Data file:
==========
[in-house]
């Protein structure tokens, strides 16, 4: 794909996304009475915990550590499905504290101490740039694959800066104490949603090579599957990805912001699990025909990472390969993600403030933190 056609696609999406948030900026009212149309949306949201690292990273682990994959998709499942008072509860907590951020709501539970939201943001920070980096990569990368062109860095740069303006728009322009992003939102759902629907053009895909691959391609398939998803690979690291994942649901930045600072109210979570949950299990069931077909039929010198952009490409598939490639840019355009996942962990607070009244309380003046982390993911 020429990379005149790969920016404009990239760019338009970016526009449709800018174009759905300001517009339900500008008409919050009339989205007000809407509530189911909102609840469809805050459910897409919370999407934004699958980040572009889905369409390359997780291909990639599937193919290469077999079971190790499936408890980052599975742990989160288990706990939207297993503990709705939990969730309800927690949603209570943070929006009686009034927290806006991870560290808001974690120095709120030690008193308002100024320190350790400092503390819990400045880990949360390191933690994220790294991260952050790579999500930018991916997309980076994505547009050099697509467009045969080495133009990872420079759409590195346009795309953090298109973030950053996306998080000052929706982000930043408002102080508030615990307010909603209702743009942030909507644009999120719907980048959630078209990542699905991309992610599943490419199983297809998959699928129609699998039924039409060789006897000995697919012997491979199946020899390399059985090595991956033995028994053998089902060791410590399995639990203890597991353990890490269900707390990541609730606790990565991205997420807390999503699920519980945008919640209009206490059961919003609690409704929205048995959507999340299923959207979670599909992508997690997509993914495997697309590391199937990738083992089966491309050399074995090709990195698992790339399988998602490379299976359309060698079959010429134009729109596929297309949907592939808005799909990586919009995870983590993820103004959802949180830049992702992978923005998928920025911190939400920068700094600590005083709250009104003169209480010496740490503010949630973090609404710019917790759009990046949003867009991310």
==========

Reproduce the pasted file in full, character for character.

[in-house]
């Protein structure tokens, strides 16, 4: 794909996304009475915990550590499905504290101490740039694959800066104490949603090579599957990805912001699990025909990472390969993600403030933190 056609696609999406948030900026009212149309949306949201690292990273682990994959998709499942008072509860907590951020709501539970939201943001920070980096990569990368062109860095740069303006728009322009992003939102759902629907053009895909691959391609398939998803690979690291994942649901930045600072109210979570949950299990069931077909039929010198952009490409598939490639840019355009996942962990607070009244309380003046982390993911 020429990379005149790969920016404009990239760019338009970016526009449709800018174009759905300001517009339900500008008409919050009339989205007000809407509530189911909102609840469809805050459910897409919370999407934004699958980040572009889905369409390359997780291909990639599937193919290469077999079971190790499936408890980052599975742990989160288990706990939207297993503990709705939990969730309800927690949603209570943070929006009686009034927290806006991870560290808001974690120095709120030690008193308002100024320190350790400092503390819990400045880990949360390191933690994220790294991260952050790579999500930018991916997309980076994505547009050099697509467009045969080495133009990872420079759409590195346009795309953090298109973030950053996306998080000052929706982000930043408002102080508030615990307010909603209702743009942030909507644009999120719907980048959630078209990542699905991309992610599943490419199983297809998959699928129609699998039924039409060789006897000995697919012997491979199946020899390399059985090595991956033995028994053998089902060791410590399995639990203890597991353990890490269900707390990541609730606790990565991205997420807390999503699920519980945008919640209009206490059961919003609690409704929205048995959507999340299923959207979670599909992508997690997509993914495997697309590391199937990738083992089966491309050399074995090709990195698992790339399988998602490379299976359309060698079959010429134009729109596929297309949907592939808005799909990586919009995870983590993820103004959802949180830049992702992978923005998928920025911190939400920068700094600590005083709250009104003169209480010496740490503010949630973090609404710019917790759009990046949003867009991310």